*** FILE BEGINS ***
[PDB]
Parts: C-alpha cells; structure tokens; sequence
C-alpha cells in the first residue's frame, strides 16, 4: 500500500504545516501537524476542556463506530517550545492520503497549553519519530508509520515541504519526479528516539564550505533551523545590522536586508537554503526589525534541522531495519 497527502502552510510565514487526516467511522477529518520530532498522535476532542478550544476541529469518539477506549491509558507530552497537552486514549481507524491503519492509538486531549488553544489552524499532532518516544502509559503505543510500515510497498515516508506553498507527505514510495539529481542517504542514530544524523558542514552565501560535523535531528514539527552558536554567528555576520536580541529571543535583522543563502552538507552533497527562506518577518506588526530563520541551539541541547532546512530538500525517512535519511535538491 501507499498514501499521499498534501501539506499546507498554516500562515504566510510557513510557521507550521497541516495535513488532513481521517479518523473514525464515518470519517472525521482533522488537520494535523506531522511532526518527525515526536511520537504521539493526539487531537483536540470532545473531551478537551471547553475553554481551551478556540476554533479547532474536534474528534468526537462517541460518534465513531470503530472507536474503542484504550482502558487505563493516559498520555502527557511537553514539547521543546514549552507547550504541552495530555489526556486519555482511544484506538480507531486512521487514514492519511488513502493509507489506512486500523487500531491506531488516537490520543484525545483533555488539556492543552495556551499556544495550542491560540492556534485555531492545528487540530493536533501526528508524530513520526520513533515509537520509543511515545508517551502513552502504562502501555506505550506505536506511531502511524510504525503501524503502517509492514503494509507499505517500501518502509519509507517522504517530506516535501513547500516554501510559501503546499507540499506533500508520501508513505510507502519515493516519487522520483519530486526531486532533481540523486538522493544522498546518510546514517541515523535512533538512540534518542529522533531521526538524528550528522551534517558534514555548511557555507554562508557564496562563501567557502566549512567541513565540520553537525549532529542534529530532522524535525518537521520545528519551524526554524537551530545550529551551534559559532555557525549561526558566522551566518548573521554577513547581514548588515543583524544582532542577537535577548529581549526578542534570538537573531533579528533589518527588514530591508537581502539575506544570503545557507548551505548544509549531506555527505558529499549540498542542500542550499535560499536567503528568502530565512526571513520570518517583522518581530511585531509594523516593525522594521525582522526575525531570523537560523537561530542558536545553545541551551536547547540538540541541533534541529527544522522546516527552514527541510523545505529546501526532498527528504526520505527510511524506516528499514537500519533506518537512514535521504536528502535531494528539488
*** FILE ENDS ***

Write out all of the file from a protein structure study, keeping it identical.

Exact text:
[PDB]
Parts: C-alpha cells; structure tokens; sequence
C-alpha cells in the first residue's frame, strides 16, 4: 500500500504545516501537524476542556463506530517550545492520503497549553519519530508509520515541504519526479528516539564550505533551523545590522536586508537554503526589525534541522531495519 497527502502552510510565514487526516467511522477529518520530532498522535476532542478550544476541529469518539477506549491509558507530552497537552486514549481507524491503519492509538486531549488553544489552524499532532518516544502509559503505543510500515510497498515516508506553498507527505514510495539529481542517504542514530544524523558542514552565501560535523535531528514539527552558536554567528555576520536580541529571543535583522543563502552538507552533497527562506518577518506588526530563520541551539541541547532546512530538500525517512535519511535538491 501507499498514501499521499498534501501539506499546507498554516500562515504566510510557513510557521507550521497541516495535513488532513481521517479518523473514525464515518470519517472525521482533522488537520494535523506531522511532526518527525515526536511520537504521539493526539487531537483536540470532545473531551478537551471547553475553554481551551478556540476554533479547532474536534474528534468526537462517541460518534465513531470503530472507536474503542484504550482502558487505563493516559498520555502527557511537553514539547521543546514549552507547550504541552495530555489526556486519555482511544484506538480507531486512521487514514492519511488513502493509507489506512486500523487500531491506531488516537490520543484525545483533555488539556492543552495556551499556544495550542491560540492556534485555531492545528487540530493536533501526528508524530513520526520513533515509537520509543511515545508517551502513552502504562502501555506505550506505536506511531502511524510504525503501524503502517509492514503494509507499505517500501518502509519509507517522504517530506516535501513547500516554501510559501503546499507540499506533500508520501508513505510507502519515493516519487522520483519530486526531486532533481540523486538522493544522498546518510546514517541515523535512533538512540534518542529522533531521526538524528550528522551534517558534514555548511557555507554562508557564496562563501567557502566549512567541513565540520553537525549532529542534529530532522524535525518537521520545528519551524526554524537551530545550529551551534559559532555557525549561526558566522551566518548573521554577513547581514548588515543583524544582532542577537535577548529581549526578542534570538537573531533579528533589518527588514530591508537581502539575506544570503545557507548551505548544509549531506555527505558529499549540498542542500542550499535560499536567503528568502530565512526571513520570518517583522518581530511585531509594523516593525522594521525582522526575525531570523537560523537561530542558536545553545541551551536547547540538540541541533534541529527544522522546516527552514527541510523545505529546501526532498527528504526520505527510511524506516528499514537500519533506518537512514535521504536528502535531494528539488